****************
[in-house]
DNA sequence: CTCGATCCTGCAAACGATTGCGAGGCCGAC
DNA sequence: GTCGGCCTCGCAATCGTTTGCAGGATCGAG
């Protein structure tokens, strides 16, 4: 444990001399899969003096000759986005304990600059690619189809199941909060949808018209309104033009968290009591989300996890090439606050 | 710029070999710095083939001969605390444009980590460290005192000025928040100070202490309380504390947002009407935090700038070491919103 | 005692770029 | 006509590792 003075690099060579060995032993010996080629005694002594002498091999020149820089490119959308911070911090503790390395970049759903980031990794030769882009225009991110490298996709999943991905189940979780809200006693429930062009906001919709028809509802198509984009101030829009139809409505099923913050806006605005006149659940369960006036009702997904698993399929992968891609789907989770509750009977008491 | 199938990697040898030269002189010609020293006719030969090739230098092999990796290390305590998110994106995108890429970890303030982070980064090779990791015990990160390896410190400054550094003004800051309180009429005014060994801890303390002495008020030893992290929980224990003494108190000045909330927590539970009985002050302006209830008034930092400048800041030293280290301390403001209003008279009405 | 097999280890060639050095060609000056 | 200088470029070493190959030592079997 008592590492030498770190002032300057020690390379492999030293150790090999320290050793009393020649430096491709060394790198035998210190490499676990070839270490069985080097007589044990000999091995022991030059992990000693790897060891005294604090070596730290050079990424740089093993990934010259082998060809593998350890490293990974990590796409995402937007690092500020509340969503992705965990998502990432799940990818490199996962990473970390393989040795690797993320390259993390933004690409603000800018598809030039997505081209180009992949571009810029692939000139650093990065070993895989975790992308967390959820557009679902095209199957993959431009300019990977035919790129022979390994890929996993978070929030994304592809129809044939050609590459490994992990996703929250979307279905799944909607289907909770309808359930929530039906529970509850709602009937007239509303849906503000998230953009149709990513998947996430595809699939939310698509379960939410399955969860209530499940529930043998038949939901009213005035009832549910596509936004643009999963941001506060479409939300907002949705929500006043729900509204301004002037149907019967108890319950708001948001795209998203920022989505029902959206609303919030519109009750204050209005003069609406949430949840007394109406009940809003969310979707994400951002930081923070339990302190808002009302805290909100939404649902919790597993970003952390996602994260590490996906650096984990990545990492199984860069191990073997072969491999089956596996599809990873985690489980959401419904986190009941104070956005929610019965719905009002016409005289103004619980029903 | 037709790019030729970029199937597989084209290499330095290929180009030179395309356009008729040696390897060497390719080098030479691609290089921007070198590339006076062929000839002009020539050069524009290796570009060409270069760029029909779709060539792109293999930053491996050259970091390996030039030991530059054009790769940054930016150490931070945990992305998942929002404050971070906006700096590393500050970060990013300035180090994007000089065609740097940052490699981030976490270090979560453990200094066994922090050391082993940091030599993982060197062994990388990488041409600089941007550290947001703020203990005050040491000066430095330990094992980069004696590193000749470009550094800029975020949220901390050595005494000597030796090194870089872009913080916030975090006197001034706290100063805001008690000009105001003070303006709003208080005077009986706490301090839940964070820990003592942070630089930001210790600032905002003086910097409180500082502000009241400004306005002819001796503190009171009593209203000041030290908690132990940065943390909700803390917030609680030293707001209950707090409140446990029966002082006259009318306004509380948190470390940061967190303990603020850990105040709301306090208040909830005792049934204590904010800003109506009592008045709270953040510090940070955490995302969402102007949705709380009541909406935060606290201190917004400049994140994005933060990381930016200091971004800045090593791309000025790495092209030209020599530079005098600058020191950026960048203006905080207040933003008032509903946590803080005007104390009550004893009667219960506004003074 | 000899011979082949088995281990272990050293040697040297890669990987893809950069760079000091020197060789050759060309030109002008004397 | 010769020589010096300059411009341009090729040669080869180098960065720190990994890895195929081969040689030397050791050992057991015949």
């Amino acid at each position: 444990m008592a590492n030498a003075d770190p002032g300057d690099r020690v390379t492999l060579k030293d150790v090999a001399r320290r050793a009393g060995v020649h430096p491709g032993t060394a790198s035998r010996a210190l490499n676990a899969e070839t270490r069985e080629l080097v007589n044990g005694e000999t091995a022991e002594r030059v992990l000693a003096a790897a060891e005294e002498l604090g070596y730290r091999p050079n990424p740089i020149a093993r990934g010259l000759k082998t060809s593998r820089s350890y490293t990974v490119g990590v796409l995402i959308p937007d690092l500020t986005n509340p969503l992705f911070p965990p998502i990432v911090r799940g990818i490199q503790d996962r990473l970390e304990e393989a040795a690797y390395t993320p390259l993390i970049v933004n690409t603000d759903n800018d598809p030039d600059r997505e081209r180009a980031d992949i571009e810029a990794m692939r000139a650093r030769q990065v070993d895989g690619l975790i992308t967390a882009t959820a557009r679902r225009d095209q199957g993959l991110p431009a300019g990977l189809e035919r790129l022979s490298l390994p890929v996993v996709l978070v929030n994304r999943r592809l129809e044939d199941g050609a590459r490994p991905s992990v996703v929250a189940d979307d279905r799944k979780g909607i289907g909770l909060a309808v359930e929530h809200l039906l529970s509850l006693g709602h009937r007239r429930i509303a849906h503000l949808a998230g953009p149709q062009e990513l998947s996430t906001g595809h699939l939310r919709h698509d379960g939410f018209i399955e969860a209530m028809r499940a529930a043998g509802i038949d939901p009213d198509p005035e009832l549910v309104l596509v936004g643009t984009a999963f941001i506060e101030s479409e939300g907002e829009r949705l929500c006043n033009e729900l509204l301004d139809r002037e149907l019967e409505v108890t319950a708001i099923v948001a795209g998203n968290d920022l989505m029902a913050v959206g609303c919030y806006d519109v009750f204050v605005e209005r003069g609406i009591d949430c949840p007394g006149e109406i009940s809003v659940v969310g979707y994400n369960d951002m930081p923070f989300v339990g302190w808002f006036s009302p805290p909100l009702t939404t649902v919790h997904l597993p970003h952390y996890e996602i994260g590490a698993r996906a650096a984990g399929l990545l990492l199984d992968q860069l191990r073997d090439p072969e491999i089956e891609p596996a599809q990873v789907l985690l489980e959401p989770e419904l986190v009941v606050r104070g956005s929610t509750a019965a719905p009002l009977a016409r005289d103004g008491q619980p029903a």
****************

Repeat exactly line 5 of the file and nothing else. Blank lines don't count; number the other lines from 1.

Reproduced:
């Amino acid at each position: 444990m008592a590492n030498a003075d770190p002032g300057d690099r020690v390379t492999l060579k030293d150790v090999a001399r320290r050793a009393g060995v020649h430096p491709g032993t060394a790198s035998r010996a210190l490499n676990a899969e070839t270490r069985e080629l080097v007589n044990g005694e000999t091995a022991e002594r030059v992990l000693a003096a790897a060891e005294e002498l604090g070596y730290r091999p050079n990424p740089i020149a093993r990934g010259l000759k082998t060809s593998r820089s350890y490293t990974v490119g990590v796409l995402i959308p937007d690092l500020t986005n509340p969503l992705f911070p965990p998502i990432v911090r799940g990818i490199q503790d996962r990473l970390e304990e393989a040795a690797y390395t993320p390259l993390i970049v933004n690409t603000d759903n800018d598809p030039d600059r997505e081209r180009a980031d992949i571009e810029a990794m692939r000139a650093r030769q990065v070993d895989g690619l975790i992308t967390a882009t959820a557009r679902r225009d095209q199957g993959l991110p431009a300019g990977l189809e035919r790129l022979s490298l390994p890929v996993v996709l978070v929030n994304r999943r592809l129809e044939d199941g050609a590459r490994p991905s992990v996703v929250a189940d979307d279905r799944k979780g909607i289907g909770l909060a309808v359930e929530h809200l039906l529970s509850l006693g709602h009937r007239r429930i509303a849906h503000l949808a998230g953009p149709q062009e990513l998947s996430t906001g595809h699939l939310r919709h698509d379960g939410f018209i399955e969860a209530m028809r499940a529930a043998g509802i038949d939901p009213d198509p005035e009832l549910v309104l596509v936004g643009t984009a999963f941001i506060e101030s479409e939300g907002e829009r949705l929500c006043n033009e729900l509204l301004d139809r002037e149907l019967e409505v108890t319950a708001i099923v948001a795209g998203n968290d920022l989505m029902a913050v959206g609303c919030y806006d519109v009750f204050v605005e209005r003069g609406i009591d949430c949840p007394g006149e109406i009940s809003v659940v969310g979707y994400n369960d951002m930081p923070f989300v339990g302190w808002f006036s009302p805290p909100l009702t939404t649902v919790h997904l597993p970003h952390y996890e996602i994260g590490a698993r996906a650096a984990g399929l990545l990492l199984d992968q860069l191990r073997d090439p072969e491999i089956e891609p596996a599809q990873v789907l985690l489980e959401p989770e419904l986190v009941v606050r104070g956005s929610t509750a019965a719905p009002l009977a016409r005289d103004g008491q619980p029903a």